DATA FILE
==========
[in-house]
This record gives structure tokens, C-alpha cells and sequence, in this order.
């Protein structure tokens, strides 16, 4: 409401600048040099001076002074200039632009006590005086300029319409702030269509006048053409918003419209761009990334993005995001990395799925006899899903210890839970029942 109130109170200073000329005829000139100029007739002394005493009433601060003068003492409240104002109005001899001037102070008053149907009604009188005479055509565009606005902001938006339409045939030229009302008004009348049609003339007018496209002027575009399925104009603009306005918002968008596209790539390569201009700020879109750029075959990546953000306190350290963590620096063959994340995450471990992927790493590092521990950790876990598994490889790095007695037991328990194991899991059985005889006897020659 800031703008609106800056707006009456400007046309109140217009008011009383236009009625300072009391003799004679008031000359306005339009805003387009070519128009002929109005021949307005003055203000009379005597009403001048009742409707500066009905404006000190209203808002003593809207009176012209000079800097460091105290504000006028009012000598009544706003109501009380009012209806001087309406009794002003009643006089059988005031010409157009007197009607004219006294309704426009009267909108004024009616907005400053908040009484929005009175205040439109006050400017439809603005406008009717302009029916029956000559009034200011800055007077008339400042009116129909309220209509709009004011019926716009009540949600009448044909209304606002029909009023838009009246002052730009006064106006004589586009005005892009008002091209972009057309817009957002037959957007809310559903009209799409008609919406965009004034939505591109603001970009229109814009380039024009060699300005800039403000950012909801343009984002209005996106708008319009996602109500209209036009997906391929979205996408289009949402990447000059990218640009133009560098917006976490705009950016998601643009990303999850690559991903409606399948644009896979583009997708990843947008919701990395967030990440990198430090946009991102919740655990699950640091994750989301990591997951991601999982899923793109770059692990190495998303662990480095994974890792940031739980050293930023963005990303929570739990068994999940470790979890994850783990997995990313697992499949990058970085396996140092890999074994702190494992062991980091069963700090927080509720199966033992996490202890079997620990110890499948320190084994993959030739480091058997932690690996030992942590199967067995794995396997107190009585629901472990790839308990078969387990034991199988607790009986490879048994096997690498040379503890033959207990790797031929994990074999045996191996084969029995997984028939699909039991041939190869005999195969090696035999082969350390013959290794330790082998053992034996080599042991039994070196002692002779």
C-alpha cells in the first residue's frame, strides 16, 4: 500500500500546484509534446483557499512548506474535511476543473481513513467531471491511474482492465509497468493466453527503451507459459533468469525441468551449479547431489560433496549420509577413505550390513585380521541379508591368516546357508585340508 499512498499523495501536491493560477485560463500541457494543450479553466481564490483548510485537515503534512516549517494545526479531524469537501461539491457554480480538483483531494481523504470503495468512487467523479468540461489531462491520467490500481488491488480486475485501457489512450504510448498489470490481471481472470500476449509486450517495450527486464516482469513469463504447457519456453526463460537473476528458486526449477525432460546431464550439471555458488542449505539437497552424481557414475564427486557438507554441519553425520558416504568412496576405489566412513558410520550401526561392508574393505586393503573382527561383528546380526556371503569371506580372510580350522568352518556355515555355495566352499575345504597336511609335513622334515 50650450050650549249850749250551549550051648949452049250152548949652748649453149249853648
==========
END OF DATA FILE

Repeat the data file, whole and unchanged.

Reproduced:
[in-house]
This record gives structure tokens, C-alpha cells and sequence, in this order.
């Protein structure tokens, strides 16, 4: 409401600048040099001076002074200039632009006590005086300029319409702030269509006048053409918003419209761009990334993005995001990395799925006899899903210890839970029942 109130109170200073000329005829000139100029007739002394005493009433601060003068003492409240104002109005001899001037102070008053149907009604009188005479055509565009606005902001938006339409045939030229009302008004009348049609003339007018496209002027575009399925104009603009306005918002968008596209790539390569201009700020879109750029075959990546953000306190350290963590620096063959994340995450471990992927790493590092521990950790876990598994490889790095007695037991328990194991899991059985005889006897020659 800031703008609106800056707006009456400007046309109140217009008011009383236009009625300072009391003799004679008031000359306005339009805003387009070519128009002929109005021949307005003055203000009379005597009403001048009742409707500066009905404006000190209203808002003593809207009176012209000079800097460091105290504000006028009012000598009544706003109501009380009012209806001087309406009794002003009643006089059988005031010409157009007197009607004219006294309704426009009267909108004024009616907005400053908040009484929005009175205040439109006050400017439809603005406008009717302009029916029956000559009034200011800055007077008339400042009116129909309220209509709009004011019926716009009540949600009448044909209304606002029909009023838009009246002052730009006064106006004589586009005005892009008002091209972009057309817009957002037959957007809310559903009209799409008609919406965009004034939505591109603001970009229109814009380039024009060699300005800039403000950012909801343009984002209005996106708008319009996602109500209209036009997906391929979205996408289009949402990447000059990218640009133009560098917006976490705009950016998601643009990303999850690559991903409606399948644009896979583009997708990843947008919701990395967030990440990198430090946009991102919740655990699950640091994750989301990591997951991601999982899923793109770059692990190495998303662990480095994974890792940031739980050293930023963005990303929570739990068994999940470790979890994850783990997995990313697992499949990058970085396996140092890999074994702190494992062991980091069963700090927080509720199966033992996490202890079997620990110890499948320190084994993959030739480091058997932690690996030992942590199967067995794995396997107190009585629901472990790839308990078969387990034991199988607790009986490879048994096997690498040379503890033959207990790797031929994990074999045996191996084969029995997984028939699909039991041939190869005999195969090696035999082969350390013959290794330790082998053992034996080599042991039994070196002692002779």
C-alpha cells in the first residue's frame, strides 16, 4: 500500500500546484509534446483557499512548506474535511476543473481513513467531471491511474482492465509497468493466453527503451507459459533468469525441468551449479547431489560433496549420509577413505550390513585380521541379508591368516546357508585340508 499512498499523495501536491493560477485560463500541457494543450479553466481564490483548510485537515503534512516549517494545526479531524469537501461539491457554480480538483483531494481523504470503495468512487467523479468540461489531462491520467490500481488491488480486475485501457489512450504510448498489470490481471481472470500476449509486450517495450527486464516482469513469463504447457519456453526463460537473476528458486526449477525432460546431464550439471555458488542449505539437497552424481557414475564427486557438507554441519553425520558416504568412496576405489566412513558410520550401526561392508574393505586393503573382527561383528546380526556371503569371506580372510580350522568352518556355515555355495566352499575345504597336511609335513622334515 50650450050650549249850749250551549550051648949452049250152548949652748649453149249853648